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COMMENTARY
Year : 2019  |  Volume : 8  |  Issue : 6  |  Page : 1828-1834

India's National Action Plan for antimicrobial resistance – An overview of the context, status, and way ahead


Department of Pharmacology and Clinical Pharmacology, Christian Medical College and Hospital, Vellore, Tamil Nadu, India

Correspondence Address:
Dr. Jaya Ranjalkar
Department of Pharmacology and Clinical Pharmacology, Christian Medical College and Hospital, Vellore, Tamil Nadu
India
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Source of Support: None, Conflict of Interest: None


DOI: 10.4103/jfmpc.jfmpc_275_19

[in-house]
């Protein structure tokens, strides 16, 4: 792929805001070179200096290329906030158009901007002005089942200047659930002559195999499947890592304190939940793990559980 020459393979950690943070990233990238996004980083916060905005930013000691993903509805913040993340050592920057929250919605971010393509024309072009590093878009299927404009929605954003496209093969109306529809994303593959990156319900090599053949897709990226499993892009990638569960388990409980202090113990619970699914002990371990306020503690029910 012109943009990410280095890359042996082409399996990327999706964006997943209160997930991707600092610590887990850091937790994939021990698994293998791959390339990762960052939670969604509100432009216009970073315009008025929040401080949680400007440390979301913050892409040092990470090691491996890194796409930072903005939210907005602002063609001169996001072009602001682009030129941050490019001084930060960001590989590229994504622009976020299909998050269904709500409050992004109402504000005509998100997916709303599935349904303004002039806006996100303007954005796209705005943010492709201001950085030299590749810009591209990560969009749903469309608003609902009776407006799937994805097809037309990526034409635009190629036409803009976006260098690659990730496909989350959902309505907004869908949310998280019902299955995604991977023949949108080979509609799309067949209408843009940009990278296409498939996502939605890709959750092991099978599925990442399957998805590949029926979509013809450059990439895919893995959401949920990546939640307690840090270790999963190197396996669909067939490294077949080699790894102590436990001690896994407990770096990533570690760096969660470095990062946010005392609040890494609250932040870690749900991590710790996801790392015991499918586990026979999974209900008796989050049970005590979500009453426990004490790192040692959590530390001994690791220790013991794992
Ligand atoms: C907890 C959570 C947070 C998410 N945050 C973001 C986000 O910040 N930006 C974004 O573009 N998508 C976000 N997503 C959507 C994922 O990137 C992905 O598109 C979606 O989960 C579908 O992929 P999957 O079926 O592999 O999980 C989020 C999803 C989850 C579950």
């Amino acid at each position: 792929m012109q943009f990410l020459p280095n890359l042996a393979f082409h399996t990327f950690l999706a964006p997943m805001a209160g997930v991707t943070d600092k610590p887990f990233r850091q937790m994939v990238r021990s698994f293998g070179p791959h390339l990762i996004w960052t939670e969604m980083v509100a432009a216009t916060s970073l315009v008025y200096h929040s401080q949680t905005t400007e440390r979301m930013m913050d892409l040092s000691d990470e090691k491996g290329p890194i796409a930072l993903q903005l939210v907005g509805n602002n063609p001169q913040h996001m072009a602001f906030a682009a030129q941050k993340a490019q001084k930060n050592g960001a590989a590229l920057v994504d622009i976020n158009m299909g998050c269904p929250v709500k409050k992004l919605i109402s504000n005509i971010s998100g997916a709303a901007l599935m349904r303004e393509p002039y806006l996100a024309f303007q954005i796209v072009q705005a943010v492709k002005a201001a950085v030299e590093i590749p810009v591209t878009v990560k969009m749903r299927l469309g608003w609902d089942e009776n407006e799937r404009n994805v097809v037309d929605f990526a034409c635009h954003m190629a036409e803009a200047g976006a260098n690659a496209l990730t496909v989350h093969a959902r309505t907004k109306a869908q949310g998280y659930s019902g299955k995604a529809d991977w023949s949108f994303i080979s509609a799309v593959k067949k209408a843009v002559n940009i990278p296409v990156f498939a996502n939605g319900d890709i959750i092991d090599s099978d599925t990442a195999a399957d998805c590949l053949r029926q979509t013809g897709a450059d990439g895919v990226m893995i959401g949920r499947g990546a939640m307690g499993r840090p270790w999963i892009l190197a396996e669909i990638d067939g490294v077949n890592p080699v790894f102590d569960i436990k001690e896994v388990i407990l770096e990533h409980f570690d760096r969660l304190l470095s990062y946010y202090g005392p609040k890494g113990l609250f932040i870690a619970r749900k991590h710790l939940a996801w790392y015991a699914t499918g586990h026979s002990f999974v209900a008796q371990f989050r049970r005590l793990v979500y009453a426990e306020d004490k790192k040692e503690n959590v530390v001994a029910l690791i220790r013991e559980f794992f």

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Antimicrobial resistance (AMR) is a multifaceted complex problem with momentous consequences for individuals as well as health-care systems. Understanding the gravity of the problem, the World Health Assembly has adopted the Global Action Plan on AMR in the year 2015 as a part of the tripartite collaboration with World Health Organization, Food and Agricultural Organization, and World Organization for Animal Health. India's National Action Plan (NAP) for AMR was released in April 2017 by the Union Ministry of Health and Family Welfare. The objectives of the NAP include improving awareness, enhancing surveillance measures, strengthening infection prevention and control, research and development, promoting investments, and collaborative activities to control AMR. On the basis of the NAP, various states have begun the process of initiating their State Action Plans. The aim of this article is to highlight some of the main components of the NAP and to make family physicians, general practitioners, and other stakeholders aware of the issue of AMR and its factors and what can be done. The article also discusses some of the challenges in implementation of NAP such as varied perceptions about antibiotic use and AMR among key stakeholders, inappropriate antibiotic use owing to a number of reasons, lack of diagnostic facilities, widespread use of antibiotics in various sectors, environmental contamination because of pharmaceutical industry, agricultural and hospital waste, gaps in infection prevention and control, and difficulty in enforcing regulations. Similar to other low-middle income countries (LMICs), lack of sufficient finances remains a major challenge in NAP implementation in India as well. Overall, a strong political will, inter-sectoral co-ordination between public and private sectors and comprehensive strengthening of the healthcare systems are necessary to achieve the desired forward momentum.


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